On February 4th, 2009, a bill that would alter different pieces of the Michigan Housing Code was introduced. House Bill 4142 would establish a variety a standards for determining whether or not a building was dangerous and needed to be repaired or demolished. It also established various safety and occupancy requirements that structures and buildings would be subject to, as well as ways in which the state, and more specifically, the Michigan State Housing Development Authority would be able to enforce the proposed legislation..
Some of the core amendments to certain areas of the Michigan Housing Code will pertain to requiring the state to remediate dangerous "urban core cities" buildings. First of these would be for the MSHDA to keep a record of abandoned and vacant properties. Second, the MSHDA would now be able to accept information from citizens calling in to a toll-free hotline that would be specifically designated to deal with dangerous buildings in "urban core cities" that represent a safety hazard. Third, the proposed amendments would call for strict maintenance and remediation requirements on owners of property whose property violates this new law; if the city building authority does not act, MSHDA has the option of enforcing the requirements by making the owner repair the structure, or even repairing the structure with money from the state.
House Bill 4142 concerns dangerous structures that by definition under previous Michigan statutes are buildings that are unoccupied for 180 days or more and are not available for sale, lease or rent. There are some buildings that are not subject to this rule, such as secondary residencies (hunting cabin, summer or vacation homes). The amendments in the bill also pertain to structures that are rundown, unoccupied, or otherwise poorly maintained. If the dangerous building is located in an "urban core city" MSHDA is required to create a separate "registry for abandoned and vacant premises." Buildings that have remained unoccupied for longer than 30 days have to be registered by their owners with MSHDA, and they must also pay a "vacant housing registry fee" of $100 for each building that they register. If an owner does not register their dangerous building, they will be subject to a $1,000 fine and a civil infraction.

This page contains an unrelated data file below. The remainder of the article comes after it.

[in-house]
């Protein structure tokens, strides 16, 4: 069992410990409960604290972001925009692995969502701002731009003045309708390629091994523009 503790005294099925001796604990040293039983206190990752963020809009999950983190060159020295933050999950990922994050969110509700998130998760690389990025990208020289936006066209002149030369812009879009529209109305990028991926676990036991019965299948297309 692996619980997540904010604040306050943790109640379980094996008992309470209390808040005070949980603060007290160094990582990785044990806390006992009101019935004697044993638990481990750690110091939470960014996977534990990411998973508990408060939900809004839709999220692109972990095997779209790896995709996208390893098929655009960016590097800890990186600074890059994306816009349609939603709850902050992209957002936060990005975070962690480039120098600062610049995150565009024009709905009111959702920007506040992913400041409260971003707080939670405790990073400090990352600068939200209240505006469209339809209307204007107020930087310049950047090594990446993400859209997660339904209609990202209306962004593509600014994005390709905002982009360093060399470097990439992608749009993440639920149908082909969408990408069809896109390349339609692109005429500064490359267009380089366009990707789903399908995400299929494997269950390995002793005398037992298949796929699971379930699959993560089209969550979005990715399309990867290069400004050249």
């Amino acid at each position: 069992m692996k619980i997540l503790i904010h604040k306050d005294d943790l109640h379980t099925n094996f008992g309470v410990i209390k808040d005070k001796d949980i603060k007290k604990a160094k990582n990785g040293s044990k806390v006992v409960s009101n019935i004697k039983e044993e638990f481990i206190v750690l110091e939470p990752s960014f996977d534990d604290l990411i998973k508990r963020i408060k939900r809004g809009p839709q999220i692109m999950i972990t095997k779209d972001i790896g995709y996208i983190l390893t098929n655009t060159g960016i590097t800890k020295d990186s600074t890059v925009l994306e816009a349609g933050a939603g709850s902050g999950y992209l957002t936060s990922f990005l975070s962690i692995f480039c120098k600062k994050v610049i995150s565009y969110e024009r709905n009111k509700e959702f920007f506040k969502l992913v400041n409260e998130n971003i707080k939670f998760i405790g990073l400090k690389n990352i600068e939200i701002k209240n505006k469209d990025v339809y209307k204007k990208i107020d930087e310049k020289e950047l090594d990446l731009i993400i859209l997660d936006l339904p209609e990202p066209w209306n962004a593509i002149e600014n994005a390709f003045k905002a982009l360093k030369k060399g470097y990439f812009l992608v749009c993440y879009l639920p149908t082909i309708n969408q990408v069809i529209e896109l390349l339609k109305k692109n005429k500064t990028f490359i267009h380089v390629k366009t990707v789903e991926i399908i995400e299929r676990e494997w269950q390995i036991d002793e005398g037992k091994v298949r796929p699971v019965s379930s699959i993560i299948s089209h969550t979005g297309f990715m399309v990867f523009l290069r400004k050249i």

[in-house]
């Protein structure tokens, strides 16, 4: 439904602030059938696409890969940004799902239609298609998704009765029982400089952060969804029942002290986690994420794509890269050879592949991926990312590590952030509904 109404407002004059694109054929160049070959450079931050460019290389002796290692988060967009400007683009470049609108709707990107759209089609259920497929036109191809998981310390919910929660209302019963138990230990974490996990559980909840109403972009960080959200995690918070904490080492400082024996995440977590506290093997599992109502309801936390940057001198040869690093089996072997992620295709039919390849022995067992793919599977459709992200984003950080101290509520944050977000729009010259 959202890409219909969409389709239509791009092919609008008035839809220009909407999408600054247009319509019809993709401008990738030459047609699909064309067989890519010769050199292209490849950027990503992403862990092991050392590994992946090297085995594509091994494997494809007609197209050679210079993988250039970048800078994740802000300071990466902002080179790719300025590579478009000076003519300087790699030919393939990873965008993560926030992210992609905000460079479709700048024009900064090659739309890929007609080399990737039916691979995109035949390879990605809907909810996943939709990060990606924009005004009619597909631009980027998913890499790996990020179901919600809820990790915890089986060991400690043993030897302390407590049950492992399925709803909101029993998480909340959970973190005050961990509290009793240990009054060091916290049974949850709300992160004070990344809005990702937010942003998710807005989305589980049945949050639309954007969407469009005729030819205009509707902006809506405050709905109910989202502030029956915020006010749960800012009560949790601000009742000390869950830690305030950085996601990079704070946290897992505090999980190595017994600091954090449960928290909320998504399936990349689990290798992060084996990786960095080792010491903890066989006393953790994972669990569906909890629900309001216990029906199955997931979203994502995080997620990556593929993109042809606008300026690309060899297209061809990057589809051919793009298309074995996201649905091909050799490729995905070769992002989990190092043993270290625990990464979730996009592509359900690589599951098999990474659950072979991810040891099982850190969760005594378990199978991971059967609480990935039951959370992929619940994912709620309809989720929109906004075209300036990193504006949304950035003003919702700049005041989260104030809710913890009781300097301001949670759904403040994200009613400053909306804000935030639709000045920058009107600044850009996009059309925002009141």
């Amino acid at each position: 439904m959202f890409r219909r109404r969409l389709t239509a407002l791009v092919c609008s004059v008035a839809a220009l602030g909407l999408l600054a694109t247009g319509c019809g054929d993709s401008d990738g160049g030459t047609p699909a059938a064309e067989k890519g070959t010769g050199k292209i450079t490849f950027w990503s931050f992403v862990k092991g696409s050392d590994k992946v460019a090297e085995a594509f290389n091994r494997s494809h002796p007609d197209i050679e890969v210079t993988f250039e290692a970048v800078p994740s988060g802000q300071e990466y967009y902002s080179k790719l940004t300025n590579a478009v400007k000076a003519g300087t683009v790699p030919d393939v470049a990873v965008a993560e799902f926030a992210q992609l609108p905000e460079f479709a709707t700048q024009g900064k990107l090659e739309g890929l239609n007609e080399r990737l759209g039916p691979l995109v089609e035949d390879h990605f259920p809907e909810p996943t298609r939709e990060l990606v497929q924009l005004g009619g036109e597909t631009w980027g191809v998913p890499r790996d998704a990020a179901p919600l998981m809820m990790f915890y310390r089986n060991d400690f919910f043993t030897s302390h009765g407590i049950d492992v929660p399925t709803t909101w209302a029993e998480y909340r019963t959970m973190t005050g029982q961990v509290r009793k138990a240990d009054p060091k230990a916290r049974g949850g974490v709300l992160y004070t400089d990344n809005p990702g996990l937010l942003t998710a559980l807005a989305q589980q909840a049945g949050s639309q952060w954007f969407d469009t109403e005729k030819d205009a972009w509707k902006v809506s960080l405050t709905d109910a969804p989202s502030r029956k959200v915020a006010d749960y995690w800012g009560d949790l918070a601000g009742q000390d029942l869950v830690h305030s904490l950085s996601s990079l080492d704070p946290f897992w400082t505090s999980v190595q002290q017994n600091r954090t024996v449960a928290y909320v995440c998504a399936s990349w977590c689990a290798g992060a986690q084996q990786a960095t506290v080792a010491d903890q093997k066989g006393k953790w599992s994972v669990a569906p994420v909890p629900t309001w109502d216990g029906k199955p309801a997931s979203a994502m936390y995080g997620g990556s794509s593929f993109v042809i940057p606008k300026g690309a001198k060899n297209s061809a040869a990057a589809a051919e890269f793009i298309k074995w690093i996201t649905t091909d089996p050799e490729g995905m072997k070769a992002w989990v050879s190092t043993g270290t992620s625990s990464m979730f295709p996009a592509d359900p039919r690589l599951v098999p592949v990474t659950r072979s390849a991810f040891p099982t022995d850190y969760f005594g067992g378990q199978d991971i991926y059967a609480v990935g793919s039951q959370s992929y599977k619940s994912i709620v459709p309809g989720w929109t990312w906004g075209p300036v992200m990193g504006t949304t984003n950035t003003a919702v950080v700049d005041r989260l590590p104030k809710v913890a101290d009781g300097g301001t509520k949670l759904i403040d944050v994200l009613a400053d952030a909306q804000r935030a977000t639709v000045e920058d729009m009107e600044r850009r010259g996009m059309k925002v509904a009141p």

If information is obtained from the toll-free hotline, MSHDA will determine if the property has been inspected and subject to a hearing. If the property has not been inspected MSHDA can inspect the property itself in order to determine whether it is vacant or poorly maintained, or has been unoccupied for 180 or more days without being available for sale, lease or rent. If any of these circumstances holds true, MSHDA could allow local authorities issue a violation to the property owner and conduct their own hearing. If they do not do this within 30 days of MSHDA's assessment of the structure, then MSHDA can proceed with enforcing the law and conducting their own hearing. Finally, if the owner of the structure fails to correct the deficiencies with their building in accordance with the law, MHSDA can secure and either fix or demolish the structure itself.
This proposal would give broad powers to the MSHDA in determining whether or not a building is "dangerous" enough to be in violation with Michigan law. Many property owners can now be held responsible for dilapidated or decrepit structures and forced to improve them in accordance with the standards set forth in this proposal. If they do not comply and remediate their buildings appropriately, MSHDA can even take these properties (provided they reimburse the owner with an amount deemed fair by the state) and either improve them or demolish them. The bill would certainly help to clean up many "urban core areas," but it does infringe somewhat on the rights of property owners.